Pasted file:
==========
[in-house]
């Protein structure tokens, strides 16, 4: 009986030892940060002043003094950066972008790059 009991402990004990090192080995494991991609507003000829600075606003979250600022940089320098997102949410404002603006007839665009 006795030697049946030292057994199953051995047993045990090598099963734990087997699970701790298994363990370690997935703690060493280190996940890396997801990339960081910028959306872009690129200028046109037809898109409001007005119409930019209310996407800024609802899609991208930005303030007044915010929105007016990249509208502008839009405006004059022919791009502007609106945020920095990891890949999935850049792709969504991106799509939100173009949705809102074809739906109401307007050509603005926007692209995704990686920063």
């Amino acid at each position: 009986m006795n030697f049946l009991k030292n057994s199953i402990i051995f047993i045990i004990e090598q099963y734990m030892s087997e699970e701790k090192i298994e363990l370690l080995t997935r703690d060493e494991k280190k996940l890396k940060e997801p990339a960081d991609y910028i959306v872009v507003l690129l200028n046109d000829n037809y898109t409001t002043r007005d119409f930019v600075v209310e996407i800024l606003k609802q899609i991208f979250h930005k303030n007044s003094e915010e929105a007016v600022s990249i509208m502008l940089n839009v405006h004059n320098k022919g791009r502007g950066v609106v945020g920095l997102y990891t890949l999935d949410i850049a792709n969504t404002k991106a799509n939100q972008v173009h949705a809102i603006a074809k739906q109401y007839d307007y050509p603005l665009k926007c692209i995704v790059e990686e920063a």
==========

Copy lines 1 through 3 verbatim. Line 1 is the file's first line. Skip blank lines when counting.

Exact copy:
[in-house]
């Protein structure tokens, strides 16, 4: 009986030892940060002043003094950066972008790059 009991402990004990090192080995494991991609507003000829600075606003979250600022940089320098997102949410404002603006007839665009 006795030697049946030292057994199953051995047993045990090598099963734990087997699970701790298994363990370690997935703690060493280190996940890396997801990339960081910028959306872009690129200028046109037809898109409001007005119409930019209310996407800024609802899609991208930005303030007044915010929105007016990249509208502008839009405006004059022919791009502007609106945020920095990891890949999935850049792709969504991106799509939100173009949705809102074809739906109401307007050509603005926007692209995704990686920063």
């Amino acid at each position: 009986m006795n030697f049946l009991k030292n057994s199953i402990i051995f047993i045990i004990e090598q099963y734990m030892s087997e699970e701790k090192i298994e363990l370690l080995t997935r703690d060493e494991k280190k996940l890396k940060e997801p990339a960081d991609y910028i959306v872009v507003l690129l200028n046109d000829n037809y898109t409001t002043r007005d119409f930019v600075v209310e996407i800024l606003k609802q899609i991208f979250h930005k303030n007044s003094e915010e929105a007016v600022s990249i509208m502008l940089n839009v405006h004059n320098k022919g791009r502007g950066v609106v945020g920095l997102y990891t890949l999935d949410i850049a792709n969504t404002k991106a799509n939100q972008v173009h949705a809102i603006a074809k739906q109401y007839d307007y050509p603005l665009k926007c692209i995704v790059e990686e920063a």